Risks associated with abuse

Most risks result from abusing multi-symptom cold medications, rather than using a cough suppressant whose sole active ingredient is dextromethorphan. Abusing medications with multiple active ingredients can produce negative psychological and physiological effects and is highly unsafe. Multi-symptom cold medicines contain other active ingredients, such as acetaminophen, chlorphenamine, and phenylephrine, any of which can cause permanent bodily damage, or even death, if taken on the generally-accepted recreational dosing scale of dextromethorphan. Guaifenesin, an expectorant commonly accompanying dextromethorphan in cough preparations, is also dangerous if taken on dextromethorphan's recreational dosing scale and can cause vomiting, upset stomach, and headache.

Combining dextromethorphan with other substances can compound risks. Stimulants such as amphetamine and/or cocaine can cause a dangerous rise in blood pressure and heart rate. CNS depressants such as ethanol (drinking alcohol) will have a combined depressant effect, which can cause a decreased respiratory rate. Combining dextromethorphan with other CYP2D6 substrates can also cause both drugs to build to dangerous levels in the bloodstream.


A document entitled "The DXM FAQ," by William E. White, classifies dextromethorphan's high-dose effects into four plateaus, each defined by a dosing range. The dosages are specified in ratios of milligrams (of the drug) per kilogram (of one's body mass). According to the FAQ, the plateaus occur as follows:

  • First plateau: At a dosage of 1.5 to 2.5 mg/kg, effects include a sensation of alertness, stimulant effects such as restlessness, increased heartbeat, and increased body temperature, intensification of emotions, general euphoria, euphoria linked to music, alteration of sensations of gravity, loss of balance, slight intoxication, and for some users nausea.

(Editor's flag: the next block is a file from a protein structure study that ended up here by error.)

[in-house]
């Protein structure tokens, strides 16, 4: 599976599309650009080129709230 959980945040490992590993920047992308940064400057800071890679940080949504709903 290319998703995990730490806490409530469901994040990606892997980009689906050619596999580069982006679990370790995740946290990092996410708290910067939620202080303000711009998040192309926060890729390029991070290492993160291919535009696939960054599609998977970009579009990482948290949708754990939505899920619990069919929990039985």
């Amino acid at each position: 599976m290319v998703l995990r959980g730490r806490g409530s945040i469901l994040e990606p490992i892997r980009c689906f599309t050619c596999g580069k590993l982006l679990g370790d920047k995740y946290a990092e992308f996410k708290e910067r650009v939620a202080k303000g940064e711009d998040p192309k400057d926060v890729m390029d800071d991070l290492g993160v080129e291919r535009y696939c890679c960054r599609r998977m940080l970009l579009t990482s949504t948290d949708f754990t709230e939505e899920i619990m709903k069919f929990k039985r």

• Second plateau: At 2.5 to 7.5 mg/kg, effects include the same effects of the first plateau, with added choppy sensory input, entering a dreamlike state of consciousness, increasing detachment from outside world, a heavier "stoned" feeling than with first plateau, and/or closed-eye hallucinations.
  • Third plateau: At 7.5 to 15.0 mg/kg, effects include flanging of visual effects, difficulty recognizing people or objects, chaotic blindness, dreamlike vision, inability to comprehend language, abstract hallucinations, delayed reaction time, decision making impairment, feelings of peace and quiet, near complete loss of motor coordination, short term memory impairment, and/or feelings of rebirth.
  • Fourth plateau: At 15.0 mg/kg or more, an individual may experience a perceived loss of contact with their own body, changes in visual perception, out-of-body experiences, perceptions of contact with "superior," supernatural, or other archetypal beings (ie. gods, aliens, vampires, etc.), other miscellaneous delusions, lack of movement or desire to move, rapid heart rate, complete blindness, increased hearing, and intensification of third plateau effects.


Dextromethorphan's psychological effects can be attributed largely to dextrorphan (DXO), a metabolite produced when dextromethorphan metabolizes within the body. Both dextrorphan and dextromethorphan are NMDA receptor antagonists, just like the dissociative hallucinogenic drugs ketamine and phencyclidine (PCP); however for that purpose, dextrorphan is more potent than dextromethorphan.

Just like all NMDA receptor antagonists, dextrorphan and dextromethorpan inhibit a neurotransmitter called glutamate from activating receptors in the brain. This can effectively slow or even shut down certain neural pathways, preventing areas of the brain from communicating with each other. This leaves the user feeling dissociated (disconnected) or "out-of-body".

Dextromethorphan's euphoric effects have sometimes been attributed to the triggering of an increase in dopamine levels, since such an increase generally correlates to a pleasurable response to a drug, as is observed with antidepressants. However the effect of dextrorphan and dextromethorphan on dopamine levels is a disputed subject. Studies show that some NMDA receptor antagonists, like ketamine and PCP, do raise dopamine levels. Other studies show that dizocilpine, another NMDA receptor antagonist, has no effect on dopamine levels. Some findings even suggest that dextromethorphan actually counters the dopamine increase caused by morphine. Due to these conflicting results, the actual effect of dextromethorphan on dopamine levels is yet to be determined.